Phoenix protesters being ‘hunted’ on Sunday were shown solidarity on Monday.

Photos+taken+at+the+Protest+in+Phoenix%2C+Az.May+28+2020+

Jason White

Photos taken at the Protest in Phoenix, Az.May 28 2020

Ivana Venema-Nunez , Reporter

Protesters were tear-gassed and shot at by Phoenix Police officers on Sunday after they declared a group of demonstrators was an unlawful assembly at 8:10 p.m., 10 minutes after the 8 p.m. curfew went into effect.  That night, Phoenix P.D. arrested more than 200 protesters on “suspicion of rioting, unlawful assembly, disorderly conduct or curfew violations” according to an AZ Central article.

Sgt. Margaret Cox, a spokeswoman for the Phoenix Police Department said Phoenix Police declared an unlawful assembly “due to criminal activity,” as some protesters were reportedly lighting fireworks and throwing rocks and water bottles at police.

Some residents south of downtown Phoenix were witness to some of the interactions between police and protesters when the protest in downtown spilled over into Garfield neighborhood.

Elizabeth Lamay, her boyfriend and her two dogs were spending their night on their porch enjoying their night when police and protesters arrived on their street. In a video recorded by Lamay, she states to the police that she in fact lives at the residence while standing on the sidewalk in front of their front lawn. The police arrested both Lamay and her boyfriend for violating curfew.

According to the article made about this incident, an officer is heard in the video telling Lamay and her boyfriend: “You guys think you know. You think you know everything.”

Lamay was ultimately released without being cited but that statement was infuriating to her. 

“There was no reason to treat somebody that way,” she said. “We were standing there. We weren’t running at them.”

Another officer did apologize to her and others drove her back home after being detained for four hours at the Phoenix Police Office.

Sgt. Maggie Cox, a spokesperson for Phoenix police, said the Phoenix Police Department was trying to protect the neighborhood.

“Our priority is the safety of the community members,” Cox said in a statement to The Republic. “Last night, as the protesters entered the residential area and remained after the curfew, police officers responded to disperse those crowds with the intent to protect and prevent our neighborhoods from criminal activity.”

According to the article, some Garfield residents denounced the officers’ actions saying they feel that police overreached their power.

Cox suggested that if Lamay was concerned about how she was treated, she could contact the Professional Standards Bureau, which can conduct an internal investigation.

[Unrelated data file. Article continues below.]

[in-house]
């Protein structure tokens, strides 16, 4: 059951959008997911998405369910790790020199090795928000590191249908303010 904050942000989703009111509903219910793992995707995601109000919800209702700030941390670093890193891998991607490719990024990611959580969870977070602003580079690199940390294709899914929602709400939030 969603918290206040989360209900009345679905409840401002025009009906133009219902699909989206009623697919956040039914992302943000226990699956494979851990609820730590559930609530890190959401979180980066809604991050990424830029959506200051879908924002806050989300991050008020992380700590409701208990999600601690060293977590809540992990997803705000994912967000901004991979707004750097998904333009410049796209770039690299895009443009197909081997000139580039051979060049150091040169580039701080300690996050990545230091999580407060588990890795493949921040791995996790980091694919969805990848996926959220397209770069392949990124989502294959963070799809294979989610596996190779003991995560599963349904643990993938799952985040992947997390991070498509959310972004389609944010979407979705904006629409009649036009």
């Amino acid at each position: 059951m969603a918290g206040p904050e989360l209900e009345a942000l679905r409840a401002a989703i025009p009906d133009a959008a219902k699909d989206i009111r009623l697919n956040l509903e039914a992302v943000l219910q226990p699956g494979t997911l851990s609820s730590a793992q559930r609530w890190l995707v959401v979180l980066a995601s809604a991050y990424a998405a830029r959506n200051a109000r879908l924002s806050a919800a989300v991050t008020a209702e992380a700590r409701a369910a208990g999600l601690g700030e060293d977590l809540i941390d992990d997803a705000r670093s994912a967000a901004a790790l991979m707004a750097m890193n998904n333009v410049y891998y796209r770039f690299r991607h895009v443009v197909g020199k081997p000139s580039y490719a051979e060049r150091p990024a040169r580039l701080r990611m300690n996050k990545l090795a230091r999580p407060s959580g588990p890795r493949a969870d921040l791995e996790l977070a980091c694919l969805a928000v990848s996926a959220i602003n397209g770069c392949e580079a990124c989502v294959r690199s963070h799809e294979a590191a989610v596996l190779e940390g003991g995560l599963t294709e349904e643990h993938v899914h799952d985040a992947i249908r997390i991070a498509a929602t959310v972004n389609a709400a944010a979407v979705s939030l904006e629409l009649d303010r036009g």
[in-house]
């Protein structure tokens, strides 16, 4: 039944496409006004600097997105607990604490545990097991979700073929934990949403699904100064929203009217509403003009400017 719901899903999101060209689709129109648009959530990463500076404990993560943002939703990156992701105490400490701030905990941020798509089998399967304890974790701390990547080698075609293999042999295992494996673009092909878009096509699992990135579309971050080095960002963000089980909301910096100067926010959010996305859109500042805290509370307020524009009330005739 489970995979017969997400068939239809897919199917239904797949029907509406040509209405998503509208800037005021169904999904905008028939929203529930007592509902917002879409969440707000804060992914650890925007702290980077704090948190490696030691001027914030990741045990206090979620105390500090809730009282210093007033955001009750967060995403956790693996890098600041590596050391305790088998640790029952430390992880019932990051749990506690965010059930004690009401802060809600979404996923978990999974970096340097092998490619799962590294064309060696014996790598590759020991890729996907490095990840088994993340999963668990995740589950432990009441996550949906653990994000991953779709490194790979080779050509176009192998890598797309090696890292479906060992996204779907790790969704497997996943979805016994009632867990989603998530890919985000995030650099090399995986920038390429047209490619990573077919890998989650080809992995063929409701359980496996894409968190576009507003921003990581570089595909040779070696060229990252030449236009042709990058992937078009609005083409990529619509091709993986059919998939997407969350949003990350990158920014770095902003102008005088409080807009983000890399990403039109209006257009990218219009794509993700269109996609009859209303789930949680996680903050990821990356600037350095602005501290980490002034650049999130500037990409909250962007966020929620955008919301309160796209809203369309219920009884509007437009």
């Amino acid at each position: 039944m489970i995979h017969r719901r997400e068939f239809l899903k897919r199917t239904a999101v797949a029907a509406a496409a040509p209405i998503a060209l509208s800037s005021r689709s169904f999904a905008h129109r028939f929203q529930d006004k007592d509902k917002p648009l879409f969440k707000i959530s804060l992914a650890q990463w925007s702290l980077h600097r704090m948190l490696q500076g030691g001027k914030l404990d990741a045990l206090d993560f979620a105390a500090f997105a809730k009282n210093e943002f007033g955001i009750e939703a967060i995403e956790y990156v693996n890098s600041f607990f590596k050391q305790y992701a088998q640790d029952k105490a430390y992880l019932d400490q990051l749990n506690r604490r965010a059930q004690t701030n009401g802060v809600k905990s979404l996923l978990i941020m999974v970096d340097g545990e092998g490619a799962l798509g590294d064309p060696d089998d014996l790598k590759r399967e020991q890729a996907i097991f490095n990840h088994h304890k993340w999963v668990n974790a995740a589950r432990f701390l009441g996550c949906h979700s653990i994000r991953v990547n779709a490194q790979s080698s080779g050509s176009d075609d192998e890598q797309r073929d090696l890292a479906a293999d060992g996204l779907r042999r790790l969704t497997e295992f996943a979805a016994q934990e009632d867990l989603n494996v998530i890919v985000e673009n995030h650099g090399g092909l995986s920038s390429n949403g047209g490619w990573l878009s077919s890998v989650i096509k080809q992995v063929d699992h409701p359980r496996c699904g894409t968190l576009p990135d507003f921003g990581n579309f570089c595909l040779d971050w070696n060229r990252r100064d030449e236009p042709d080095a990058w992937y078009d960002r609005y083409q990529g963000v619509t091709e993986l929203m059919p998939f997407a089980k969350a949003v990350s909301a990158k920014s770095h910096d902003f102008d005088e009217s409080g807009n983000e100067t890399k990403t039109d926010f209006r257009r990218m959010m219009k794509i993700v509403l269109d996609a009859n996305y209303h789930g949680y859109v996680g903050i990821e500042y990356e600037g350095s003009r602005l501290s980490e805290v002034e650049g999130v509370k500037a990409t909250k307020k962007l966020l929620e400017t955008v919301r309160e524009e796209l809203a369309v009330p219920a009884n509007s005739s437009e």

Anjuli Morse, 35, has lived in Garfield neighborhood for about a year.  She found about five people who were at the protest hiding from the police in her front yard and assisted them with water and milk since they had been pepper-sprayed by police. They waited about 20 minutes until the officers had cleared her block, according to the same article covering Sunday’s protests.

“Everyone was so cordial, so polite,” she said. “Everyone was well-behaved except for the police.”

Raub, a board member of the Garfield Neighborhood Association, started a Google document collecting neighbors’ experiences. Statements of nearly 30 people who live near or were in the neighborhood will ultimately be seen by the police chief and the mayor to know how the police handled the situation, and that non-protesters also were affected by police officers’ actions. 

“It turned into anyone that is out right now is not on the police’s side,” he said. “That’s unfortunate because a lot of people in our neighborhood were just observing.”

In other places, like Des Moines, Ia.,  a tense protest outside the police headquarters on Sunday night ended in an unexpected show of solidarity when dozens of police took a knee to honor George Floyd according to the Des Moines Register.

The crowd cheered, then rose and was gone within minutes, although one protester called for them to return Monday, “same time, same place.”

Police Chief Dana Wingert was on the scene and praised the actions of his officers and the protesters according to the Register article.

“What you have here, you have men and women that know the difference between right and wrong and you have community relationships that respect that,” Wingert said. “That’s what this was all about. This is a success.”

The sentiment seems to have traveled to Phoenix for Monday nights’ protest when there was a powerful moment of unity when some Phoenix officers took a knee as well.  The action seems to have been an effective way to deescalate tensions as no arrests were made Monday night.  But that emotional display of solidarity comes from a police department with the deadliest record of police shootings in the nation and a city government unwilling to finance a civilian review board, according to an opinion piece published by the Az Republic.

The column tackles the issues that Phoenix faces as the city with more police shootings that New York, Los Angeles, Chicago and Houston in 2018.

According to the column, from 2011 to 2018, Phoenix police averaged 17 shootings per million residents. Police shot at 212 people, killing about half during that period.  According to an Arizona Republic analysis, Hispanics, African Americans and Native Americans were most often the targets.

“Quantifying the number of police shootings and analyzing the data is difficult, partly because law-enforcement agencies don’t make comprehensive information readily available to the public,” Republic reporters wrote.

City leaders must be held accountable.

The Republic opinion piece ends by stating, “cops kneeling may be fine as a powerful symbol of solidarity, but it’ll remain empty gesture until they prove it with actions.”